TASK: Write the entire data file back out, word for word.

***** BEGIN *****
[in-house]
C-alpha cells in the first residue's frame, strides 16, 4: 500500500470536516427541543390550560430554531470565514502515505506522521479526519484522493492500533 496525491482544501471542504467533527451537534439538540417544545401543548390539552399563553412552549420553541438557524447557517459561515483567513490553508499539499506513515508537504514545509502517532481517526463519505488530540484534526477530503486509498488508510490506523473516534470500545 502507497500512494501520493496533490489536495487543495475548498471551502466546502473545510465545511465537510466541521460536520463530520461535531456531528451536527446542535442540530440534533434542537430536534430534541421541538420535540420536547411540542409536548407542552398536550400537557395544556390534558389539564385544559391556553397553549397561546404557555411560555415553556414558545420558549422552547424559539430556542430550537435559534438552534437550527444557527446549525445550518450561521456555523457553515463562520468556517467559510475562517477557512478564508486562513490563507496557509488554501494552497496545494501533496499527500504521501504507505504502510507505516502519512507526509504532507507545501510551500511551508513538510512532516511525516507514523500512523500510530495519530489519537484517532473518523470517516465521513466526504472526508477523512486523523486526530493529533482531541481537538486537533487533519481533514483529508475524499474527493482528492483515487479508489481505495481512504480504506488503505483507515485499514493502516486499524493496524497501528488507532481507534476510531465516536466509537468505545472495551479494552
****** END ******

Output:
[in-house]
C-alpha cells in the first residue's frame, strides 16, 4: 500500500470536516427541543390550560430554531470565514502515505506522521479526519484522493492500533 496525491482544501471542504467533527451537534439538540417544545401543548390539552399563553412552549420553541438557524447557517459561515483567513490553508499539499506513515508537504514545509502517532481517526463519505488530540484534526477530503486509498488508510490506523473516534470500545 502507497500512494501520493496533490489536495487543495475548498471551502466546502473545510465545511465537510466541521460536520463530520461535531456531528451536527446542535442540530440534533434542537430536534430534541421541538420535540420536547411540542409536548407542552398536550400537557395544556390534558389539564385544559391556553397553549397561546404557555411560555415553556414558545420558549422552547424559539430556542430550537435559534438552534437550527444557527446549525445550518450561521456555523457553515463562520468556517467559510475562517477557512478564508486562513490563507496557509488554501494552497496545494501533496499527500504521501504507505504502510507505516502519512507526509504532507507545501510551500511551508513538510512532516511525516507514523500512523500510530495519530489519537484517532473518523470517516465521513466526504472526508477523512486523523486526530493529533482531541481537538486537533487533519481533514483529508475524499474527493482528492483515487479508489481505495481512504480504506488503505483507515485499514493502516486499524493496524497501528488507532481507534476510531465516536466509537468505545472495551479494552